Is it true thar turmeric can cure or prevent cancer?

Q:Is it true thar turmeric can cure or prevent cancer?
More Answers to “Is it true thar turmeric can cure or prevent cancer?
VITAMIN C: It can defeat cancer, after all Thirty years after he put forward the theory, Linus Pauling’s claim that high-dose vitamin C can kill cancer cells has finally been proven. Researchers have finally established that very high doses of the vitamin can selectively kill cancer cells while leaving alone healthy ones.Other websites who show treatments:Patients testimonies are on this page to tell you HOW they are cured, (SPECIFICALY not purely by Turmeric)With Wishes for Good Health to the patient
please see link with someone asking the question and people replying ..Turmeric contains an ingredient called curcumin that researchers say may help suppress and destroy the blood cancer multiple myeloma. A study done in Japan found that curcumin prevented cancer and stopped tumors from growing. ______________________ has been a substantial amount of research on turmeric’s anti-cancer potential. Evidence from laboratory and animal studies suggests that curcumin has potential in the treatment of various forms of cancer, including prostate, breast, skin, and colon. Human studies will be necessary before it is known to what extent these results may apply to people (3-9).Prostate cancerIn two recent studies, scientists at New York’s Columbia University researched curcumin’s therapeutic potential against prostate cancer. In one case last year, the scientists discovered that curcumin had a powerful ability to induce apoptosis and inhibit prostate cell proliferation in vitro by interfering with the cells’ proteinsignaling pathways that typically begin the growth process.(3) Just recently, the researchers extended those findings to determine if they could achieve similar results in an animal model.(4) In their latest study, the researchers found that prostate cancer cells that had been injected subcutaneously into mice, which had been fed a diet of 2% curcumin for six weeks, were unable to develop extensively and underwent significant apoptosis. “Curcumin could be a potentially therapeutic anti-cancer agent, as it significantly inhibits prostate cancer growth and has the potential to prevent the progression of this cancer to its hormone refractory state,” the study authors concluded.____________________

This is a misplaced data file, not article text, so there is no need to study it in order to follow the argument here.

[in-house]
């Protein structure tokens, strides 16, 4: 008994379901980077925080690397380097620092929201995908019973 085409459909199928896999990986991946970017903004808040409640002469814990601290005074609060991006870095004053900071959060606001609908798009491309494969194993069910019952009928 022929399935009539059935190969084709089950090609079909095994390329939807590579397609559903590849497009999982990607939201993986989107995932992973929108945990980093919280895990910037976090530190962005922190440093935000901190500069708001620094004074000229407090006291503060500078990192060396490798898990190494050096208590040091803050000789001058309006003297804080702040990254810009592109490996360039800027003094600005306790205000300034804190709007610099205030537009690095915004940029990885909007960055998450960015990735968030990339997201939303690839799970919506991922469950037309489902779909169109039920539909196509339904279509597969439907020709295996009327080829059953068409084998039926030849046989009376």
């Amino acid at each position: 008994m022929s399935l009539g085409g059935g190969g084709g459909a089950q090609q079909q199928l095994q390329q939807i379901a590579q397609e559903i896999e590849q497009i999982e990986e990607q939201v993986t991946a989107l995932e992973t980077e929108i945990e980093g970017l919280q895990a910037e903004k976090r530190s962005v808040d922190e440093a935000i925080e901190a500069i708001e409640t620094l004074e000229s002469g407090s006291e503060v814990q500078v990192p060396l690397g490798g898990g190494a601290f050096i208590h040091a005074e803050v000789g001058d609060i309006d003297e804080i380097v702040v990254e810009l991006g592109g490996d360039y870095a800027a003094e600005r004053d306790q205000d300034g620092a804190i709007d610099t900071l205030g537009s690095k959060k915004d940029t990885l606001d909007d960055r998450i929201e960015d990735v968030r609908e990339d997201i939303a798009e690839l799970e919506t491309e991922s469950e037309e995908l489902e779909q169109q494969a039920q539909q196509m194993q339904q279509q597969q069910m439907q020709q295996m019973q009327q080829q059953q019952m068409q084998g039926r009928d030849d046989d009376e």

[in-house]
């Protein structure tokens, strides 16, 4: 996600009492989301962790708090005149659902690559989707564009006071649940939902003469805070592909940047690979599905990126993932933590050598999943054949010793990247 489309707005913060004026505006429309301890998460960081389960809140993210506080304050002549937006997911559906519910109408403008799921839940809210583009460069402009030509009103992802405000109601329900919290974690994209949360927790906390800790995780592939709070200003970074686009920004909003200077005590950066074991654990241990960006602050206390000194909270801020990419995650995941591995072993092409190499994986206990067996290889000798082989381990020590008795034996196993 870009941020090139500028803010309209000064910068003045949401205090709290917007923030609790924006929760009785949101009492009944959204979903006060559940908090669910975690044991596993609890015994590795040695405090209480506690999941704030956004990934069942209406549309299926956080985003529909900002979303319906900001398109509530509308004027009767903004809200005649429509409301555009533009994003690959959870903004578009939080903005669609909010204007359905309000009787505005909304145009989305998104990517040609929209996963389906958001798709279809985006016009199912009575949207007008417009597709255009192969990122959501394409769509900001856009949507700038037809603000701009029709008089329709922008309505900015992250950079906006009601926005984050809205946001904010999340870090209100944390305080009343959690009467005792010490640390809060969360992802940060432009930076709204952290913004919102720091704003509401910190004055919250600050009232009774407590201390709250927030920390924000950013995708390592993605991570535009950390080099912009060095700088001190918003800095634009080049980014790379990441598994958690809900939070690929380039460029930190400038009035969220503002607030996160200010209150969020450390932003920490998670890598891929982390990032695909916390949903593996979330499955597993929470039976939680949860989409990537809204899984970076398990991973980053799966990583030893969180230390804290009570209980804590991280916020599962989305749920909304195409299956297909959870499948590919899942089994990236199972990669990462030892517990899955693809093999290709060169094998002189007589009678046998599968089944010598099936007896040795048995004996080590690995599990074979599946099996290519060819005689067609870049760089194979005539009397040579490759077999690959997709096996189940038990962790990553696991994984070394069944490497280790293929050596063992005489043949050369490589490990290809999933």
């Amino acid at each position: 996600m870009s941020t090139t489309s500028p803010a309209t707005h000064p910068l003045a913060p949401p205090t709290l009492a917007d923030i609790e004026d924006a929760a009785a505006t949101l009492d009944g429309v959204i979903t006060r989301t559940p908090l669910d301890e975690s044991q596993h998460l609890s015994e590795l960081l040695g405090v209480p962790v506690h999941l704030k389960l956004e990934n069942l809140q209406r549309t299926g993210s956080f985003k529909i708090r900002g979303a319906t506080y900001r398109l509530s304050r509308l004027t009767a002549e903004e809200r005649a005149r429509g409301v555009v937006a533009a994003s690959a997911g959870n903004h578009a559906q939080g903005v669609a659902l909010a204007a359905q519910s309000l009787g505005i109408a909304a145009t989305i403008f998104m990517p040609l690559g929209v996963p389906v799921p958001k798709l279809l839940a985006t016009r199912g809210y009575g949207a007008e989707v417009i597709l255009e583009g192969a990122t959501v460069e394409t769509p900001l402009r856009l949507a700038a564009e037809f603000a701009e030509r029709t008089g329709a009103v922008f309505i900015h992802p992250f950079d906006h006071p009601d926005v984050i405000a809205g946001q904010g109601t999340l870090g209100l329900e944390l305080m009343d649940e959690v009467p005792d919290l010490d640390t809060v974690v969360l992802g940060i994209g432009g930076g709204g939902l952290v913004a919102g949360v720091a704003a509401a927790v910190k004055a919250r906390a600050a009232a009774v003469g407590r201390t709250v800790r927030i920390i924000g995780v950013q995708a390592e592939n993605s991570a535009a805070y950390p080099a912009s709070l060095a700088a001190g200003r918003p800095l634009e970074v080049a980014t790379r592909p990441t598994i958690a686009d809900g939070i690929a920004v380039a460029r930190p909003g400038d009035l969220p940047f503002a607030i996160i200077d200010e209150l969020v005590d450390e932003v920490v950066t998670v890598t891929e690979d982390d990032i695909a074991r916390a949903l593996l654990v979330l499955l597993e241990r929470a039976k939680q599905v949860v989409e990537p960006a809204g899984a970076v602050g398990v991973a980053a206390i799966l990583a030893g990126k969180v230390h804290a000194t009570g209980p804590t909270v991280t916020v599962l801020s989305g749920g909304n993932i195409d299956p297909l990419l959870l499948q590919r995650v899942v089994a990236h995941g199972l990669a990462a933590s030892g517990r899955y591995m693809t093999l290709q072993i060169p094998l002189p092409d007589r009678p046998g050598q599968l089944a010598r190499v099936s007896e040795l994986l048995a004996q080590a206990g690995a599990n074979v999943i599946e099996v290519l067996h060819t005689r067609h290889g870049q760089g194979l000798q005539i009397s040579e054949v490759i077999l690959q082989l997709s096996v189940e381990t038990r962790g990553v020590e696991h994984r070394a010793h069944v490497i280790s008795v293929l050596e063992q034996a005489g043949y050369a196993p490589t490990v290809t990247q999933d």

nope, and the tooth fairy, santa clause, jesus, and the rest are just fairy stories